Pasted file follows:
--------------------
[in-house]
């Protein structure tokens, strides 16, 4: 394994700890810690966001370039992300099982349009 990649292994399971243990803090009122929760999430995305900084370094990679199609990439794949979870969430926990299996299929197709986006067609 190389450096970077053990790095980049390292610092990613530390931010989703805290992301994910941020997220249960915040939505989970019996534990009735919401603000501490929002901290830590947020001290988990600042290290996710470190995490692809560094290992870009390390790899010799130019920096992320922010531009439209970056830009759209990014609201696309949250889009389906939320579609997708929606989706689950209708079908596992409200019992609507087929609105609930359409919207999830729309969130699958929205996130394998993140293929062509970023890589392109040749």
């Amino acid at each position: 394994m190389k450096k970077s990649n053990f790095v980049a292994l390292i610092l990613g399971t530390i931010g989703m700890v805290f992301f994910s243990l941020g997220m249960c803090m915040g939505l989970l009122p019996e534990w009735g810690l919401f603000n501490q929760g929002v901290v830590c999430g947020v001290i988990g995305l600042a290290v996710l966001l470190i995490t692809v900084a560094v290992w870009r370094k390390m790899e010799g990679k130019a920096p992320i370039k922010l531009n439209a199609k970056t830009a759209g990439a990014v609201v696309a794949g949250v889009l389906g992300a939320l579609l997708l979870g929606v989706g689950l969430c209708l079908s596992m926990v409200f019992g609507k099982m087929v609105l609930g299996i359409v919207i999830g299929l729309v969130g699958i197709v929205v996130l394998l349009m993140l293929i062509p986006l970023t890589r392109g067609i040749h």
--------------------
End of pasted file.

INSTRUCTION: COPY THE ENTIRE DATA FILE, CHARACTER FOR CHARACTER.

[in-house]
């Protein structure tokens, strides 16, 4: 394994700890810690966001370039992300099982349009 990649292994399971243990803090009122929760999430995305900084370094990679199609990439794949979870969430926990299996299929197709986006067609 190389450096970077053990790095980049390292610092990613530390931010989703805290992301994910941020997220249960915040939505989970019996534990009735919401603000501490929002901290830590947020001290988990600042290290996710470190995490692809560094290992870009390390790899010799130019920096992320922010531009439209970056830009759209990014609201696309949250889009389906939320579609997708929606989706689950209708079908596992409200019992609507087929609105609930359409919207999830729309969130699958929205996130394998993140293929062509970023890589392109040749």
């Amino acid at each position: 394994m190389k450096k970077s990649n053990f790095v980049a292994l390292i610092l990613g399971t530390i931010g989703m700890v805290f992301f994910s243990l941020g997220m249960c803090m915040g939505l989970l009122p019996e534990w009735g810690l919401f603000n501490q929760g929002v901290v830590c999430g947020v001290i988990g995305l600042a290290v996710l966001l470190i995490t692809v900084a560094v290992w870009r370094k390390m790899e010799g990679k130019a920096p992320i370039k922010l531009n439209a199609k970056t830009a759209g990439a990014v609201v696309a794949g949250v889009l389906g992300a939320l579609l997708l979870g929606v989706g689950l969430c209708l079908s596992m926990v409200f019992g609507k099982m087929v609105l609930g299996i359409v919207i999830g299929l729309v969130g699958i197709v929205v996130l394998l349009m993140l293929i062509p986006l970023t890589r392109g067609i040749h």